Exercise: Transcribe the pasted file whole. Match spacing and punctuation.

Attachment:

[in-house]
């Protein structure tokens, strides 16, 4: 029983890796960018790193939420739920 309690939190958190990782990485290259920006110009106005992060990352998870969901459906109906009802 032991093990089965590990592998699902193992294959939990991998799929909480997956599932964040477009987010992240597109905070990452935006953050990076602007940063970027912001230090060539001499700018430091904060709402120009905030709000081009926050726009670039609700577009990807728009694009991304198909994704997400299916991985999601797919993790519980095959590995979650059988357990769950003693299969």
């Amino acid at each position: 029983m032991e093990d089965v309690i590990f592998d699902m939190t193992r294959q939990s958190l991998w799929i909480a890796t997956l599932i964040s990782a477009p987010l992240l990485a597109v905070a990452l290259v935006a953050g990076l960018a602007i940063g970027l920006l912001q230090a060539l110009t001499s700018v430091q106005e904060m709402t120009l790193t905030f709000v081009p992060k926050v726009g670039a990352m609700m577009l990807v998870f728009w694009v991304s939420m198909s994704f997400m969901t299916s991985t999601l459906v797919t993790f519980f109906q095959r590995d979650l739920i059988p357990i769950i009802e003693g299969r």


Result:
[in-house]
């Protein structure tokens, strides 16, 4: 029983890796960018790193939420739920 309690939190958190990782990485290259920006110009106005992060990352998870969901459906109906009802 032991093990089965590990592998699902193992294959939990991998799929909480997956599932964040477009987010992240597109905070990452935006953050990076602007940063970027912001230090060539001499700018430091904060709402120009905030709000081009926050726009670039609700577009990807728009694009991304198909994704997400299916991985999601797919993790519980095959590995979650059988357990769950003693299969």
């Amino acid at each position: 029983m032991e093990d089965v309690i590990f592998d699902m939190t193992r294959q939990s958190l991998w799929i909480a890796t997956l599932i964040s990782a477009p987010l992240l990485a597109v905070a990452l290259v935006a953050g990076l960018a602007i940063g970027l920006l912001q230090a060539l110009t001499s700018v430091q106005e904060m709402t120009l790193t905030f709000v081009p992060k926050v726009g670039a990352m609700m577009l990807v998870f728009w694009v991304s939420m198909s994704f997400m969901t299916s991985t999601l459906v797919t993790f519980f109906q095959r590995d979650l739920i059988p357990i769950i009802e003693g299969r």